3. Thomas Haden Church, 'Sideways' (2004). Perhaps the surprise performance of the decade, the little-known character actor rose to the occasion as a womanizing, none-too-bright traveling companion of a grouchy connoisseur in California wine country.
2. Tom Wilkinson, 'Michael Clayton' (2007). The British actor's performance as a lawyer driven mad by conflicts of interest is an acting class in what supporting roles are all about.
1. Heath Ledger, 'The Dark Knight' (2008). This is not a sentimental choice. As the Joker, the late actor created the most compelling arch-villain a super-hero has ever had in a movie.

Best Supporting Actress


10. Jennifer Hudson, 'Dreamgirls' (2006). Honestly, she did not show that she's a great dramatic actress, but in the musical's turning point -- when Hudson's Effie White sings 'And I'm telling You I'm Not Going' -- she pinned audiences against their seats and broke their hearts.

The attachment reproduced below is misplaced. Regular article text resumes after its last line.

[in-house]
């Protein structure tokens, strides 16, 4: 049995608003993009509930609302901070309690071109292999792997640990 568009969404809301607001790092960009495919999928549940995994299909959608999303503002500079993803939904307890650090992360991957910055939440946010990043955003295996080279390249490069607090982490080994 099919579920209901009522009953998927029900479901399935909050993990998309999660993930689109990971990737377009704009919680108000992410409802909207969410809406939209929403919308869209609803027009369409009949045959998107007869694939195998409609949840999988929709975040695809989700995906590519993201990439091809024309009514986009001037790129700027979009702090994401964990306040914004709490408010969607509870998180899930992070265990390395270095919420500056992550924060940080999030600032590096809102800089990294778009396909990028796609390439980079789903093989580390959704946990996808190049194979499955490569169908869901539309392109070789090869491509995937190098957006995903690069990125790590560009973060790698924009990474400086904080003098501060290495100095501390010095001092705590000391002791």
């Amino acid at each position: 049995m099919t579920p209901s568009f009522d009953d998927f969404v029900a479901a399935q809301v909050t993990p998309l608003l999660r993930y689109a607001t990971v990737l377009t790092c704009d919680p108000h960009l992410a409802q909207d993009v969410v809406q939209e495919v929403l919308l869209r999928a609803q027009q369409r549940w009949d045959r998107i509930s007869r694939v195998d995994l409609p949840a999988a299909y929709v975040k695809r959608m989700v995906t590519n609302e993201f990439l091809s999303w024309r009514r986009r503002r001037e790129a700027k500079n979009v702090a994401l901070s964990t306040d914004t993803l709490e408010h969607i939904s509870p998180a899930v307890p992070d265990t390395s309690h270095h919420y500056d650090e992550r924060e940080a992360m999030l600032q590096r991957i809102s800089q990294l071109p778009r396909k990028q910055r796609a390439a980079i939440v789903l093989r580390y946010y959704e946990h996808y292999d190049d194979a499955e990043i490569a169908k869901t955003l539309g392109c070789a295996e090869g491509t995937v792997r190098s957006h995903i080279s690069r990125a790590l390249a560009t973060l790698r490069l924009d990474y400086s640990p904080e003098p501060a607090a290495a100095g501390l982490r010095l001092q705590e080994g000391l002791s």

9. Amy Ryan, 'Gone Baby Gone' (2007). Ben Affleck directed and starred in this urban drama, but don't hold that against Ryan. As a vulgar, cokehead mom using her child for her own gain, Ryan played it so raw, the character was almost feral.
8. Catherine Zeta-Jones, 'Chicago' (2002). Zeta-Jones may have looked gravity-challenged in the dancing scenes even if she hadn't been pregnant when they were filmed, but she was spot-on as the black widow Velma Kelly.
7. Leslie Mann, 'Knocked Up' (2007). The wife-actress of director Judd Apatow was a deft comedienne before she first worked for him in 'The 40 Year Old Virgin,' but she breaks out here as a married woman with a guy's outlook on sex.
6. Mo'Nique, 'Precious' (2009). I think this movie is vastly overrated, but not the praise being heaped on Mo'Nique's portrayal of an inner-city welfare mom so vile she could clear a hall with her mouth.
5. Cate Blanchett, 'I'm Not There' (2007). Among her many great performances of the decade, her manned-up portrayal of Bob Dylan was far the most representative in Todd Haynes' odd stunt film.